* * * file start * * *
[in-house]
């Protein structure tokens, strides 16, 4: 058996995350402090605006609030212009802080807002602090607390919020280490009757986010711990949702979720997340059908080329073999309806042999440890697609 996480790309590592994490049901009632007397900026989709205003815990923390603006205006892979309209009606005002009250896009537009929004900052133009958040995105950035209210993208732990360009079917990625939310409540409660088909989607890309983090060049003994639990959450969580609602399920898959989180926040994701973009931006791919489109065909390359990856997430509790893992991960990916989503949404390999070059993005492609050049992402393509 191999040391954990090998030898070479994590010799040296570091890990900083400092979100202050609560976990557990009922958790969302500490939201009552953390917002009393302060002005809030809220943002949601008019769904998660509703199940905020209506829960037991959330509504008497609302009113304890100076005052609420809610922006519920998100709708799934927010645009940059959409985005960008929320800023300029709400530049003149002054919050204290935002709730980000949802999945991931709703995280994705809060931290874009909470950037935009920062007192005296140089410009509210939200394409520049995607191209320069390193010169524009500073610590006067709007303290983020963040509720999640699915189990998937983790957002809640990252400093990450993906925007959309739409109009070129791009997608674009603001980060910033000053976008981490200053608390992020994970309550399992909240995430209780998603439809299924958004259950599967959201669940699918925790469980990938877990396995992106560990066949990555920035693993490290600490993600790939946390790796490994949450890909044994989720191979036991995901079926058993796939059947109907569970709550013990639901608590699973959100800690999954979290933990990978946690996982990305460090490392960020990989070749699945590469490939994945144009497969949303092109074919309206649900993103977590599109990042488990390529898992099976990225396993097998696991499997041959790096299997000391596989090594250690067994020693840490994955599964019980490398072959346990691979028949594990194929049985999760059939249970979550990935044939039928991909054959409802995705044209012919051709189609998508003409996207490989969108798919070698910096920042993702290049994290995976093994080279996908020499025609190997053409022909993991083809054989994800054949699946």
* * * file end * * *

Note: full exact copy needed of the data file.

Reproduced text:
[in-house]
């Protein structure tokens, strides 16, 4: 058996995350402090605006609030212009802080807002602090607390919020280490009757986010711990949702979720997340059908080329073999309806042999440890697609 996480790309590592994490049901009632007397900026989709205003815990923390603006205006892979309209009606005002009250896009537009929004900052133009958040995105950035209210993208732990360009079917990625939310409540409660088909989607890309983090060049003994639990959450969580609602399920898959989180926040994701973009931006791919489109065909390359990856997430509790893992991960990916989503949404390999070059993005492609050049992402393509 191999040391954990090998030898070479994590010799040296570091890990900083400092979100202050609560976990557990009922958790969302500490939201009552953390917002009393302060002005809030809220943002949601008019769904998660509703199940905020209506829960037991959330509504008497609302009113304890100076005052609420809610922006519920998100709708799934927010645009940059959409985005960008929320800023300029709400530049003149002054919050204290935002709730980000949802999945991931709703995280994705809060931290874009909470950037935009920062007192005296140089410009509210939200394409520049995607191209320069390193010169524009500073610590006067709007303290983020963040509720999640699915189990998937983790957002809640990252400093990450993906925007959309739409109009070129791009997608674009603001980060910033000053976008981490200053608390992020994970309550399992909240995430209780998603439809299924958004259950599967959201669940699918925790469980990938877990396995992106560990066949990555920035693993490290600490993600790939946390790796490994949450890909044994989720191979036991995901079926058993796939059947109907569970709550013990639901608590699973959100800690999954979290933990990978946690996982990305460090490392960020990989070749699945590469490939994945144009497969949303092109074919309206649900993103977590599109990042488990390529898992099976990225396993097998696991499997041959790096299997000391596989090594250690067994020693840490994955599964019980490398072959346990691979028949594990194929049985999760059939249970979550990935044939039928991909054959409802995705044209012919051709189609998508003409996207490989969108798919070698910096920042993702290049994290995976093994080279996908020499025609190997053409022909993991083809054989994800054949699946």